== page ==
Data and Statistics on Stillbirth

What to know

Stillbirth affects about 1 in 175 births, and each year about 21,000 babies are stillborn in the United States. That is about the same as the number of babies that die during the first year of life.

Black and white photo of adult hands holding baby shoes

What the data show

Since the 1940s, overall improvements in maternity care resulted in a dramatic reduction in the occurrence of stillbirth.1 In the past 30 years, medical advancements have reduced the number of late and term stillbirths. Recently however, the overall rate of decline has slowed.

Who is affected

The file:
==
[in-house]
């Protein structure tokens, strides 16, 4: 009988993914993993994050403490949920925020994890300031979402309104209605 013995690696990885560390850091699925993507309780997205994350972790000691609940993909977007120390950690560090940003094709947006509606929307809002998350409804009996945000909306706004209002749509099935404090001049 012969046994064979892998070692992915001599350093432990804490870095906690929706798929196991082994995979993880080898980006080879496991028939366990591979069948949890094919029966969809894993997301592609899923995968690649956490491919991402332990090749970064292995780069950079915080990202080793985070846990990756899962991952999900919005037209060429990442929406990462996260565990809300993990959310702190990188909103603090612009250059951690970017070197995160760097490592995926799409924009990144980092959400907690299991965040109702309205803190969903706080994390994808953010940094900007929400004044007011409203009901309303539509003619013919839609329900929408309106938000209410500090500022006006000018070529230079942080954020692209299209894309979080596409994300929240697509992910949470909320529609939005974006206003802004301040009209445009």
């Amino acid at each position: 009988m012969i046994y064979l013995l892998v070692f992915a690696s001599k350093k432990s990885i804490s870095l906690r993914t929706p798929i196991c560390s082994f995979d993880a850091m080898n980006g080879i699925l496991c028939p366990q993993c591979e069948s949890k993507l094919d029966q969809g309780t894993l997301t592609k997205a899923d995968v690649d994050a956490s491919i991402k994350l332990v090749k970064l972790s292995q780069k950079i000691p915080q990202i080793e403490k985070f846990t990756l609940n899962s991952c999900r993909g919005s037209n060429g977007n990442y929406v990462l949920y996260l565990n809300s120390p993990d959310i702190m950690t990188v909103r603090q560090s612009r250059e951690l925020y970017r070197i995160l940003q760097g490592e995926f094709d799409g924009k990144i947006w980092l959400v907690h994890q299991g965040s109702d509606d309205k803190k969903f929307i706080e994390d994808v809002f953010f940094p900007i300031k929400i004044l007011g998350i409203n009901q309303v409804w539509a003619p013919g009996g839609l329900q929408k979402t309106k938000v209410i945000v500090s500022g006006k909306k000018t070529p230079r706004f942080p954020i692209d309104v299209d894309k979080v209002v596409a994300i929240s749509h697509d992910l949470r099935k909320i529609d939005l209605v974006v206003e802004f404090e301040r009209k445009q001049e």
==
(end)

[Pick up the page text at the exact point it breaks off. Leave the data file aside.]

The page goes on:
Stillbirth occurs in families of all races, ethnicities, and income levels, and to women of all ages. However, stillbirths do occur more often to women in certain racial or ethnic groups. In 2021, stillbirth occurred among non-Hispanic Black women two times more often than non-Hispanic Asian or Pacific Islander and White women.2

These disparities could possibly be attributed to many underlying causes, including access to quality healthcare, pre-existing health conditions, and structural discrimination.

  1. Woods R. Long-term trends in fetal mortality: implications for developing countries. Bull World Health Organ. 2008 Jun;86(6):460-6. PMID: 18568275.
  2. Gregory ECW, Valenzuela CP, Hoyert DL. Fetal mortality: United States, 2021. National Vital Statistics Reports; vol 72 no 8. Hyattsville, MD: National Center for Health Statistics. 2023.
  • Hoyert DL, Gregory EC. Cause-of-death Data From the Fetal Death File,2018-2020. Natl Vital Stat Rep. 2022 Oct;71(7):1-20. PMID: 36301230.